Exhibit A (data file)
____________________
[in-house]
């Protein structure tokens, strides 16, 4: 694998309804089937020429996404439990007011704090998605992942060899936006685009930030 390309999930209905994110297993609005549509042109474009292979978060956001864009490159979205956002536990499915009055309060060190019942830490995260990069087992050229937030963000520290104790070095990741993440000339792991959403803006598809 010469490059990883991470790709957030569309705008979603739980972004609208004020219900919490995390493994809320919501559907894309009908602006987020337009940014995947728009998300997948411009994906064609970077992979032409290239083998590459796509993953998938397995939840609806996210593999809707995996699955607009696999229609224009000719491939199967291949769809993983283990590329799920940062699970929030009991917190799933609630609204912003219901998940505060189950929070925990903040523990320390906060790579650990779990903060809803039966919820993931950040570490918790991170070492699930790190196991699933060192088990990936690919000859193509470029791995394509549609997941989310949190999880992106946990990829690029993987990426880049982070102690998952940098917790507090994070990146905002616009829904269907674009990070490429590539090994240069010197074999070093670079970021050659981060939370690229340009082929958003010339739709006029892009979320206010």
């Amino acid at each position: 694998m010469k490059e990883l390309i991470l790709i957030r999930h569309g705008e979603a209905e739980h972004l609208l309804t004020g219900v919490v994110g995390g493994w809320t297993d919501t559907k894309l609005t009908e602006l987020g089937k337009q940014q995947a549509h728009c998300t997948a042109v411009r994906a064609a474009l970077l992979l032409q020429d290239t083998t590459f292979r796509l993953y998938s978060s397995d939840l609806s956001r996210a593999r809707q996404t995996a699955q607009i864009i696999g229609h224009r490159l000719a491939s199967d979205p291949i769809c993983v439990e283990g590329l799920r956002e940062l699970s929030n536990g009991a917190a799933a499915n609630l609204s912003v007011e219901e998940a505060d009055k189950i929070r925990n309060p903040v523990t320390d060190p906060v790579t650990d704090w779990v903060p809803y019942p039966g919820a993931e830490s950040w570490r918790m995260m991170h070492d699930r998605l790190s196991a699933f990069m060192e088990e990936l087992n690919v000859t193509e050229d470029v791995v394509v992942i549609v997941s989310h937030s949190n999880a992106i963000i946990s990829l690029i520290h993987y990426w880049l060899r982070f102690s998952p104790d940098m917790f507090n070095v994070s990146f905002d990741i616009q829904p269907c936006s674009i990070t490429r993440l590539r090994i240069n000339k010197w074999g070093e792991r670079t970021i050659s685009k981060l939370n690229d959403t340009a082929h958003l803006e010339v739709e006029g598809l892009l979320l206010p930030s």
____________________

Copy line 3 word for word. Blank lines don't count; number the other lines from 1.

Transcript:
């Amino acid at each position: 694998m010469k490059e990883l390309i991470l790709i957030r999930h569309g705008e979603a209905e739980h972004l609208l309804t004020g219900v919490v994110g995390g493994w809320t297993d919501t559907k894309l609005t009908e602006l987020g089937k337009q940014q995947a549509h728009c998300t997948a042109v411009r994906a064609a474009l970077l992979l032409q020429d290239t083998t590459f292979r796509l993953y998938s978060s397995d939840l609806s956001r996210a593999r809707q996404t995996a699955q607009i864009i696999g229609h224009r490159l000719a491939s199967d979205p291949i769809c993983v439990e283990g590329l799920r956002e940062l699970s929030n536990g009991a917190a799933a499915n609630l609204s912003v007011e219901e998940a505060d009055k189950i929070r925990n309060p903040v523990t320390d060190p906060v790579t650990d704090w779990v903060p809803y019942p039966g919820a993931e830490s950040w570490r918790m995260m991170h070492d699930r998605l790190s196991a699933f990069m060192e088990e990936l087992n690919v000859t193509e050229d470029v791995v394509v992942i549609v997941s989310h937030s949190n999880a992106i963000i946990s990829l690029i520290h993987y990426w880049l060899r982070f102690s998952p104790d940098m917790f507090n070095v994070s990146f905002d990741i616009q829904p269907c936006s674009i990070t490429r993440l590539r090994i240069n000339k010197w074999g070093e792991r670079t970021i050659s685009k981060l939370n690229d959403t340009a082929h958003l803006e010339v739709e006029g598809l892009l979320l206010p930030s």